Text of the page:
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Pediatrics. 2014 Dec;134(6):e1560-7. doi: 10.1542/peds.2014-0537. Epub 2014 Nov 17.

Cyber dating abuse among teens using school-based health centers.

Author information

1
Division of Adolescent and Young Adult Medicine, Children's Hospital of Pittsburgh of University of Pittsburgh Medical Center, Pittsburgh, Pennsylvania; Department of Pediatrics, University of Pittsburgh School of Medicine, Pittsburgh, Pennsylvania; rebecca.dick@chp.edu.
2
Division of Adolescent and Young Adult Medicine, Children's Hospital of Pittsburgh of University of Pittsburgh Medical Center, Pittsburgh, Pennsylvania; Department of Pediatrics, University of Pittsburgh School of Medicine, Pittsburgh, Pennsylvania;
3
University of California Davis School of Medicine, Sacramento, California;
4
California Adolescent Health Collaborative, Public Health Institute, Oakland, California;
5
School of Nursing, California State University, Sacramento, California;
6
Department of Family Health Care Nursing, University of California San Francisco School of Nursing, San Francisco, California;
7
Futures Without Violence, San Francisco, California; and.
8
Division of Global Public Health, University of California San Diego School of Medicine, La Jolla, California.

Abstract

OBJECTIVE:

To estimate the prevalence of cyber dating abuse among youth aged 14 to 19 years seeking care at school-based health centers and associations with other forms of adolescent relationship abuse (ARA), sexual violence, and reproductive and sexual health indicators.

METHODS:

A cross-sectional survey was conducted during the 2012-2013 school year (participant n = 1008). Associations between cyber dating abuse and study outcomes were assessed via logistic regression models for clustered survey data.

RESULTS:

Past 3-month cyber dating abuse was reported by 41.4% of this clinic-based sample. More female than male participants reported cyber dating abuse victimization (44.6% vs 31.0%). Compared with no exposure, low- ("a few times") and high-frequency ("once or twice a month" or more) cyber dating abuse were significantly associated with physical or sexual ARA (low: adjusted odds ratio [aOR] 2.8, 95% confidence interval [CI] 1.8-4.4; high: aOR 5.4, 95% CI 4.0-7.5) and nonpartner sexual assault (low: aOR 2.7, 95% CI 1.3-5.5; high: aOR 4.1, 95% CI 2.8-5.9). Analysis with female participants found an association between cyber dating abuse exposure and contraceptive nonuse (low: aOR 1.8, 95% CI 1.2-2.7; high: aOR 4.1, 95% CI 2.0-8.4) and reproductive coercion (low: aOR 3.0, 95% CI 1.4-6.2; high: aOR 5.7, 95% CI 2.8-11.6).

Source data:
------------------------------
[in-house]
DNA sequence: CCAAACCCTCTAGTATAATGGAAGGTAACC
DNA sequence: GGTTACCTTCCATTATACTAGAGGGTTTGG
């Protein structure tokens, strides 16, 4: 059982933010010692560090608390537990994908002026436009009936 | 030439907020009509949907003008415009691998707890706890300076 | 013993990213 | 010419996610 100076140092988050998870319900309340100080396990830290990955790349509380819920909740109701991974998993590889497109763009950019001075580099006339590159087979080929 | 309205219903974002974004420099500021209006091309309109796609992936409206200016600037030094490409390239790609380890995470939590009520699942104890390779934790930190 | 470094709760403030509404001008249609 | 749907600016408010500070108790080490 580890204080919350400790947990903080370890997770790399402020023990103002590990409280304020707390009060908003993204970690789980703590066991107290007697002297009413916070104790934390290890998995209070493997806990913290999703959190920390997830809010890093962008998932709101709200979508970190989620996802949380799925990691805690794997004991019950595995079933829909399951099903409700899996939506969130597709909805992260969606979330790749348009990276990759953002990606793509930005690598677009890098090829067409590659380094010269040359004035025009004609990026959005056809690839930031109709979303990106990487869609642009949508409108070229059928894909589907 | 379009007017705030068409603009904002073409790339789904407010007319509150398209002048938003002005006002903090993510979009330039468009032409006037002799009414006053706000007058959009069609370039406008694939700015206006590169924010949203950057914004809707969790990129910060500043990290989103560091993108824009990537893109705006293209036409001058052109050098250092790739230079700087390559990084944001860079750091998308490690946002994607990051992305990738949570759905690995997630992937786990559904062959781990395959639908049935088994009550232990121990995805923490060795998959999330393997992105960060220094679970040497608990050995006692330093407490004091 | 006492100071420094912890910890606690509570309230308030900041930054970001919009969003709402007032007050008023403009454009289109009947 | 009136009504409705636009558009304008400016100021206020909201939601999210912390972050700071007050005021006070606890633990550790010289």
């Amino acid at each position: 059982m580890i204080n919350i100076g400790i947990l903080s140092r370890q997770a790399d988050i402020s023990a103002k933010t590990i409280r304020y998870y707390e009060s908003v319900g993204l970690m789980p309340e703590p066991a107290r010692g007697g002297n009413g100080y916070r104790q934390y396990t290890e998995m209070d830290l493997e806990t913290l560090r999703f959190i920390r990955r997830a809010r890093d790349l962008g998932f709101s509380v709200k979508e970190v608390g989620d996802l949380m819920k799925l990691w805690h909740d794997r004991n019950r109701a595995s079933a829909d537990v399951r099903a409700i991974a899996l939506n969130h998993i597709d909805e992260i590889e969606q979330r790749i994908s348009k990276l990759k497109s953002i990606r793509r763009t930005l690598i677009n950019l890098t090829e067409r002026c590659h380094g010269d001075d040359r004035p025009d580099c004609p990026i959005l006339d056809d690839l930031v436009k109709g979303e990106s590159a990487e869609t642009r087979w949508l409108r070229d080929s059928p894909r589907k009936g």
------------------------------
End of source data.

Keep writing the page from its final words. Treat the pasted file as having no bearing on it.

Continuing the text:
CONCLUSIONS:

Cyber dating abuse is common and associated with ARA and sexual assault in an adolescent clinic-based sample. The associations of cyber dating abuse with sexual behavior and pregnancy risk behaviors suggest a need to integrate ARA education and harm reduction counseling into sexual health assessments in clinical settings.

KEYWORDS:

adolescent relationship abuse; cyber dating abuse; school health services; sexual behavior; victimization

PMID:
25404724
DOI:
10.1542/peds.2014-0537
[Indexed for MEDLINE]

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